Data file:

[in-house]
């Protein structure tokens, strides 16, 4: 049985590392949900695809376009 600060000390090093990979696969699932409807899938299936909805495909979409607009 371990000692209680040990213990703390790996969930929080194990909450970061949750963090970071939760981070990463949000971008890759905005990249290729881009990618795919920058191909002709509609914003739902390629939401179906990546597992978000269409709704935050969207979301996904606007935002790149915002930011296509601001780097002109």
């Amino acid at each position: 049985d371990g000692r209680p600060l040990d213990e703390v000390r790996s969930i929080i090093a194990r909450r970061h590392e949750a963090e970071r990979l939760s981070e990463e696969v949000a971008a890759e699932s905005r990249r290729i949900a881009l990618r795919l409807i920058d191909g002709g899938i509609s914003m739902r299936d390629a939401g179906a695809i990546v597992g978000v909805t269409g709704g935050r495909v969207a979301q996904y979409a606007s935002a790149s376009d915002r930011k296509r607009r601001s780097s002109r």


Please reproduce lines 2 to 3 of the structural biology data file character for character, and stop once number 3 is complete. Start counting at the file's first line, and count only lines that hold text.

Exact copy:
């Protein structure tokens, strides 16, 4: 049985590392949900695809376009 600060000390090093990979696969699932409807899938299936909805495909979409607009 371990000692209680040990213990703390790996969930929080194990909450970061949750963090970071939760981070990463949000971008890759905005990249290729881009990618795919920058191909002709509609914003739902390629939401179906990546597992978000269409709704935050969207979301996904606007935002790149915002930011296509601001780097002109």
């Amino acid at each position: 049985d371990g000692r209680p600060l040990d213990e703390v000390r790996s969930i929080i090093a194990r909450r970061h590392e949750a963090e970071r990979l939760s981070e990463e696969v949000a971008a890759e699932s905005r990249r290729i949900a881009l990618r795919l409807i920058d191909g002709g899938i509609s914003m739902r299936d390629a939401g179906a695809i990546v597992g978000v909805t269409g709704g935050r495909v969207a979301q996904y979409a606007s935002a790149s376009d915002r930011k296509r607009r601001s780097s002109r």